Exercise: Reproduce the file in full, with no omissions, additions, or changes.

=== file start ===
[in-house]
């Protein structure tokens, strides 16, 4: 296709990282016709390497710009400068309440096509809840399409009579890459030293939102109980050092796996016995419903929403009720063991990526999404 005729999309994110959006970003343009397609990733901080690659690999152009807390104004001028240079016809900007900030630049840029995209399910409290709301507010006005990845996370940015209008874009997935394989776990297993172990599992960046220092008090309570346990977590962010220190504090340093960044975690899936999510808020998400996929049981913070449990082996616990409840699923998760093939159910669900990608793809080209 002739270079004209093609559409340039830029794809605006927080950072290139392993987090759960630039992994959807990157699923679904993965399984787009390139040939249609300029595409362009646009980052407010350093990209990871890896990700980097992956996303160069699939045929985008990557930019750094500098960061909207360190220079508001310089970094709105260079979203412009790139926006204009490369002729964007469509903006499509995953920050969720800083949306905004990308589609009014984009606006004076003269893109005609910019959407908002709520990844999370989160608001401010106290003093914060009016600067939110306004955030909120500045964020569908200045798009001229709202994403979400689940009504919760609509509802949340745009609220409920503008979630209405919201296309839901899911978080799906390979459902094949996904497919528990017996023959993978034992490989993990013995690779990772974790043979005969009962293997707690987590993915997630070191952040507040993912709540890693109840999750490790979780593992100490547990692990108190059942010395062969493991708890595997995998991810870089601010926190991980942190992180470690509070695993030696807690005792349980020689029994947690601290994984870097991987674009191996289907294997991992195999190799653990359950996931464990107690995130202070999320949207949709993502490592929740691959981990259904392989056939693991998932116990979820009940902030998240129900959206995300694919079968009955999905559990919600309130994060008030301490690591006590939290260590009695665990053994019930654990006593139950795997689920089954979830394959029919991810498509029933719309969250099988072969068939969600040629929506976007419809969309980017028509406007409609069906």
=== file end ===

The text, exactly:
[in-house]
């Protein structure tokens, strides 16, 4: 296709990282016709390497710009400068309440096509809840399409009579890459030293939102109980050092796996016995419903929403009720063991990526999404 005729999309994110959006970003343009397609990733901080690659690999152009807390104004001028240079016809900007900030630049840029995209399910409290709301507010006005990845996370940015209008874009997935394989776990297993172990599992960046220092008090309570346990977590962010220190504090340093960044975690899936999510808020998400996929049981913070449990082996616990409840699923998760093939159910669900990608793809080209 002739270079004209093609559409340039830029794809605006927080950072290139392993987090759960630039992994959807990157699923679904993965399984787009390139040939249609300029595409362009646009980052407010350093990209990871890896990700980097992956996303160069699939045929985008990557930019750094500098960061909207360190220079508001310089970094709105260079979203412009790139926006204009490369002729964007469509903006499509995953920050969720800083949306905004990308589609009014984009606006004076003269893109005609910019959407908002709520990844999370989160608001401010106290003093914060009016600067939110306004955030909120500045964020569908200045798009001229709202994403979400689940009504919760609509509802949340745009609220409920503008979630209405919201296309839901899911978080799906390979459902094949996904497919528990017996023959993978034992490989993990013995690779990772974790043979005969009962293997707690987590993915997630070191952040507040993912709540890693109840999750490790979780593992100490547990692990108190059942010395062969493991708890595997995998991810870089601010926190991980942190992180470690509070695993030696807690005792349980020689029994947690601290994984870097991987674009191996289907294997991992195999190799653990359950996931464990107690995130202070999320949207949709993502490592929740691959981990259904392989056939693991998932116990979820009940902030998240129900959206995300694919079968009955999905559990919600309130994060008030301490690591006590939290260590009695665990053994019930654990006593139950795997689920089954979830394959029919991810498509029933719309969250099988072969068939969600040629929506976007419809969309980017028509406007409609069906």